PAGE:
Western Australian teachers, nurses, police officers, cleaners and public servants have been offered a six per cent wage rise over the next two years as a buffer to rising inflation.
The Western Australia government has increased its pay offer for 150,000 workers to three per cent annually for the next two years, along with an additional $2,500 cost of living payment.
Premier Mark McGowan said the move was in response to peaking inflation and would cost the budget an extra $634 million over the next four years.
“Given the current economic climate we’ve listened and reviewed our wages policy,” he wrote on social media on Sunday.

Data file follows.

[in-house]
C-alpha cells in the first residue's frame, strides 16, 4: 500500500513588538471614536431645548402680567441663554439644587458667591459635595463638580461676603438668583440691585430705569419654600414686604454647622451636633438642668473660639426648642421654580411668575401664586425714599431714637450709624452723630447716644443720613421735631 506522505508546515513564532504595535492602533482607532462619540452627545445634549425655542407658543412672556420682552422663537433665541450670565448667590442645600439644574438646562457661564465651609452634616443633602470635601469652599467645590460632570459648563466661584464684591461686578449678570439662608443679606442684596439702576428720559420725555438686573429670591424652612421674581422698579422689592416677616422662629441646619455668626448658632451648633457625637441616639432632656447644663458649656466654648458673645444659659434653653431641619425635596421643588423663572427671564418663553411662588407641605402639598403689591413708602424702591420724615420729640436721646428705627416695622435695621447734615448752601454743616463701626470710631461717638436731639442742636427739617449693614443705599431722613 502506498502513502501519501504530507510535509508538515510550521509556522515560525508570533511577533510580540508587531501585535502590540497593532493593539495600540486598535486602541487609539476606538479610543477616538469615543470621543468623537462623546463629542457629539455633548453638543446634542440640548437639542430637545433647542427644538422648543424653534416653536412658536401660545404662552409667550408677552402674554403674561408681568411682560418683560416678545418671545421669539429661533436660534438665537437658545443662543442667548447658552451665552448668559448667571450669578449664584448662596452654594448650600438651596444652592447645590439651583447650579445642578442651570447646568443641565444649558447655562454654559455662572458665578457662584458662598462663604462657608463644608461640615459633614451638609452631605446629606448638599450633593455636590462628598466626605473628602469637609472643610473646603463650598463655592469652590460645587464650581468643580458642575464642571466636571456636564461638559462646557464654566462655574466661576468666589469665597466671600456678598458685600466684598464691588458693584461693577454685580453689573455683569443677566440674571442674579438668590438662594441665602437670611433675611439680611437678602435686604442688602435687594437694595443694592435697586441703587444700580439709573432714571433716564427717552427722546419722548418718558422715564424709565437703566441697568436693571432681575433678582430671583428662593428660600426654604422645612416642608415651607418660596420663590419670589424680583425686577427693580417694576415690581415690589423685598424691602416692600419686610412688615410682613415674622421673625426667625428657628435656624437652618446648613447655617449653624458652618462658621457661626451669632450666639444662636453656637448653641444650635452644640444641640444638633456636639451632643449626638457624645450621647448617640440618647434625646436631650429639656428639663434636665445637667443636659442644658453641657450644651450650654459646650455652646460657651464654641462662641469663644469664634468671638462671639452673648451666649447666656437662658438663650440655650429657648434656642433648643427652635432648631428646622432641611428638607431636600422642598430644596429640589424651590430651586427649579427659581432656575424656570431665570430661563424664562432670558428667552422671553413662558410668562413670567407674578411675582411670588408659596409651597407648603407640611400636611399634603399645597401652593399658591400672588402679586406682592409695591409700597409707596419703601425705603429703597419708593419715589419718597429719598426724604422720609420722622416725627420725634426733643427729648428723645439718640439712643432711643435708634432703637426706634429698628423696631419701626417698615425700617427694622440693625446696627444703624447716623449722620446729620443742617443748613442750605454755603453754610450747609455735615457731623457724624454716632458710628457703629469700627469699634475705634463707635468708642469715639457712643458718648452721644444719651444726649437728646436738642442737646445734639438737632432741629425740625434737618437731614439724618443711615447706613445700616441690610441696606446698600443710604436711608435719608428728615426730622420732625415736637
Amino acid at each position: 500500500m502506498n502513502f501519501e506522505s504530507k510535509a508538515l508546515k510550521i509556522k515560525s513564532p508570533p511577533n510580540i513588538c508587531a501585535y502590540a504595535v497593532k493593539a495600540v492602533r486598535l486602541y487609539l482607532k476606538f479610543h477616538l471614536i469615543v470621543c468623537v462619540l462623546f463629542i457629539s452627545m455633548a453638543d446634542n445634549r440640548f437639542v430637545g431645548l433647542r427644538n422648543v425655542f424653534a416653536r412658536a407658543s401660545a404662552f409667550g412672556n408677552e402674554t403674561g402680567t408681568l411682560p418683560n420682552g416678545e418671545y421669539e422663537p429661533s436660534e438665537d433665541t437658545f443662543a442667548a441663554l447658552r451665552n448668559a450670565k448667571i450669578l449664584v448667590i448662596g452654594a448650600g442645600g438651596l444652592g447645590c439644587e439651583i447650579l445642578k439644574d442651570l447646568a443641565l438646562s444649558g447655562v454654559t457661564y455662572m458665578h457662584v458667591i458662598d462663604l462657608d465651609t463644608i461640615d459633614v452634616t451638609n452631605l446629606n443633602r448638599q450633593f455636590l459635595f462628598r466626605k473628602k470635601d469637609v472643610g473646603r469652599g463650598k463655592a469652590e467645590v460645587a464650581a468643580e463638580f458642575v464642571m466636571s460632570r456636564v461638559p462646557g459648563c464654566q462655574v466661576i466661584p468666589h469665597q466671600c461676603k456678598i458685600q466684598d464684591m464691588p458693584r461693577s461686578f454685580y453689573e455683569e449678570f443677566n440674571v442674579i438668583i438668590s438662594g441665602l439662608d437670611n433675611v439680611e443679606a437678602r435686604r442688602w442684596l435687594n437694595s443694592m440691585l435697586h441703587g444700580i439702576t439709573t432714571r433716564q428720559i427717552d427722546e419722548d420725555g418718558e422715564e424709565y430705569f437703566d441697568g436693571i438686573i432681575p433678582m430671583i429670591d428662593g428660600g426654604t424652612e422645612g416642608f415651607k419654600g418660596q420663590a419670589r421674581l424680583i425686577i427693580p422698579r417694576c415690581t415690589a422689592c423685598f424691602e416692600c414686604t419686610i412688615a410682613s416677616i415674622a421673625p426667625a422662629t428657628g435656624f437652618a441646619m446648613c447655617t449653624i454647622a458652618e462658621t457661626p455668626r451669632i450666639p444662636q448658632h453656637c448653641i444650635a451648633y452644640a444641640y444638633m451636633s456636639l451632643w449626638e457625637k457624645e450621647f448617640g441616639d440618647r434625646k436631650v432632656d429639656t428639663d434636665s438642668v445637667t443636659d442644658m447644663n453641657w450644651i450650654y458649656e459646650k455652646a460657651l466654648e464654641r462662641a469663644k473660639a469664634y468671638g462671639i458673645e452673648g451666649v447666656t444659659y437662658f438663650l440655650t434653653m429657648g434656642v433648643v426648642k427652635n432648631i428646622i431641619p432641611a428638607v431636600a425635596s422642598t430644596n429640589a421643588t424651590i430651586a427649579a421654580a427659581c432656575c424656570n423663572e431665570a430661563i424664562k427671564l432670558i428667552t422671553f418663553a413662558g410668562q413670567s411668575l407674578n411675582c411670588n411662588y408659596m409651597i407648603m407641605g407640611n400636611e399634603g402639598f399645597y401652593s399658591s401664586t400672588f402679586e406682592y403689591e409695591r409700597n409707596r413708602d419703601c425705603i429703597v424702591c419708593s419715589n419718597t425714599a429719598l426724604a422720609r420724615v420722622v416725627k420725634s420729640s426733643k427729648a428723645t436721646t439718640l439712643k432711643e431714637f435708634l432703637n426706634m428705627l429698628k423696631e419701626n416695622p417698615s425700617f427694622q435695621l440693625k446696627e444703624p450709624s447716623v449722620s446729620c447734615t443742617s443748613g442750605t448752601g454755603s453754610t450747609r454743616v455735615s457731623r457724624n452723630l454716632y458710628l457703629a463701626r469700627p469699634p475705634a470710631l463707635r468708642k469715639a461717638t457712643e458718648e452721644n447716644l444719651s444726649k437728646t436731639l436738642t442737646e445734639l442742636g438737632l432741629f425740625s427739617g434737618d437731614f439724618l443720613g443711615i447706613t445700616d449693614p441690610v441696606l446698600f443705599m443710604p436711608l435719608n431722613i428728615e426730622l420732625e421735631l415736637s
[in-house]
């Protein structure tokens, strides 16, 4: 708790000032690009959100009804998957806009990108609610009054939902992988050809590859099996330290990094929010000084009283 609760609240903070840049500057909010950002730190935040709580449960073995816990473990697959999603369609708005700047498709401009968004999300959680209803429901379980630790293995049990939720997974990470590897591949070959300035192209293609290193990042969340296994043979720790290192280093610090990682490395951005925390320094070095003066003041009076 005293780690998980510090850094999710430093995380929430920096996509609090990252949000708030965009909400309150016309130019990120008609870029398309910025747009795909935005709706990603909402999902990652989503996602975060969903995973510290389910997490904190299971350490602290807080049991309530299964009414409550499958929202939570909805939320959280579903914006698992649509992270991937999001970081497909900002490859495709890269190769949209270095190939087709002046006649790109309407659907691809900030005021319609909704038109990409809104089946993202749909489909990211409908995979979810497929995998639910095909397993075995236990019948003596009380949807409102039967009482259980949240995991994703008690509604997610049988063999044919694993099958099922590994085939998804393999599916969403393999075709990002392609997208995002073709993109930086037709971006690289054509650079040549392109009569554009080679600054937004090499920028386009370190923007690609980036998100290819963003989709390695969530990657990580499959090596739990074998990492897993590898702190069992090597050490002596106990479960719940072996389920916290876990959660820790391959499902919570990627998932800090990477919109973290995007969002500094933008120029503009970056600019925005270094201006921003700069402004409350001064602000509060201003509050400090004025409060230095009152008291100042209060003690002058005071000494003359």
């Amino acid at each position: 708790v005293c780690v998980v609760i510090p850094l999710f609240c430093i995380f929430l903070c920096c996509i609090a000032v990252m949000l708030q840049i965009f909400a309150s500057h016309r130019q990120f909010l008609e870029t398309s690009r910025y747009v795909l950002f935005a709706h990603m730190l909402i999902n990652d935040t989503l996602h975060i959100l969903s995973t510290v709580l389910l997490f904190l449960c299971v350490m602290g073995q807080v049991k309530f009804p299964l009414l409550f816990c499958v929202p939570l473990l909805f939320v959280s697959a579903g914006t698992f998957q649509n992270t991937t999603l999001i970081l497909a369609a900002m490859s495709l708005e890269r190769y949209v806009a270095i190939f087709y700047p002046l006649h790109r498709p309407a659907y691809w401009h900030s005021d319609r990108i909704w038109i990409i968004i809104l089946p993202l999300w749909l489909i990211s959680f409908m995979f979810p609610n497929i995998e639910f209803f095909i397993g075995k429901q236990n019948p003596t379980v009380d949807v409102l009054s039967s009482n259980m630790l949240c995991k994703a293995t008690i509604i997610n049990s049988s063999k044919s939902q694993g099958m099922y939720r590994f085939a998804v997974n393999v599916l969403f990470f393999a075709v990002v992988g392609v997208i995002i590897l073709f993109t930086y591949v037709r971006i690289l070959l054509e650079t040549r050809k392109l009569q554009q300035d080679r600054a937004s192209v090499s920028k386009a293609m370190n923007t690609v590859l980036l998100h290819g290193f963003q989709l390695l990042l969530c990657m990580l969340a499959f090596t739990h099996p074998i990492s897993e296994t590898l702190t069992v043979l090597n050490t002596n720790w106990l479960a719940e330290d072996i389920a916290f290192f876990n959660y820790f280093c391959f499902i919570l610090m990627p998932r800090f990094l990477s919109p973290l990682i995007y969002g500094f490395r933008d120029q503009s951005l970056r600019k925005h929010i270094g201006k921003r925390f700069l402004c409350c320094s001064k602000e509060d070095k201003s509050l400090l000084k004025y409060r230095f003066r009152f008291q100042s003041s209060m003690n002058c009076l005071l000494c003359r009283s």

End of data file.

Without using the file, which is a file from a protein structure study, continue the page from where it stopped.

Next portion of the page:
“This is a reasonable and generous policy, but also responsible in these volatile economic times.”
The changes will immediately flow through to industries that have already accepted the government’s previous 2.75 per cent pay increase offer, including teachers and public hospital doctors.
Some workers’ wages will be increased more than the three per cent annual rate, with a patient care assistant who earns just over $55,000 a year set to effectively get a 7.5 per cent wage rise over the first year.
Perth’s consumer price index jumped 1.7 per cent in the June quarter, according to Australian Bureau of Statistics data, pushing its annual inflation rate well above the national average to 7.4 per cent.
Health workers and other WA public servants were lobbying for a pay rise above 2.75 per cent, with some holding stop-work meetings outside Perth hospitals in recent weeks.
The McGowan government banked a $5.7 billion surplus in this year’s state budget, which included a one-off $400 electricity credit for every household.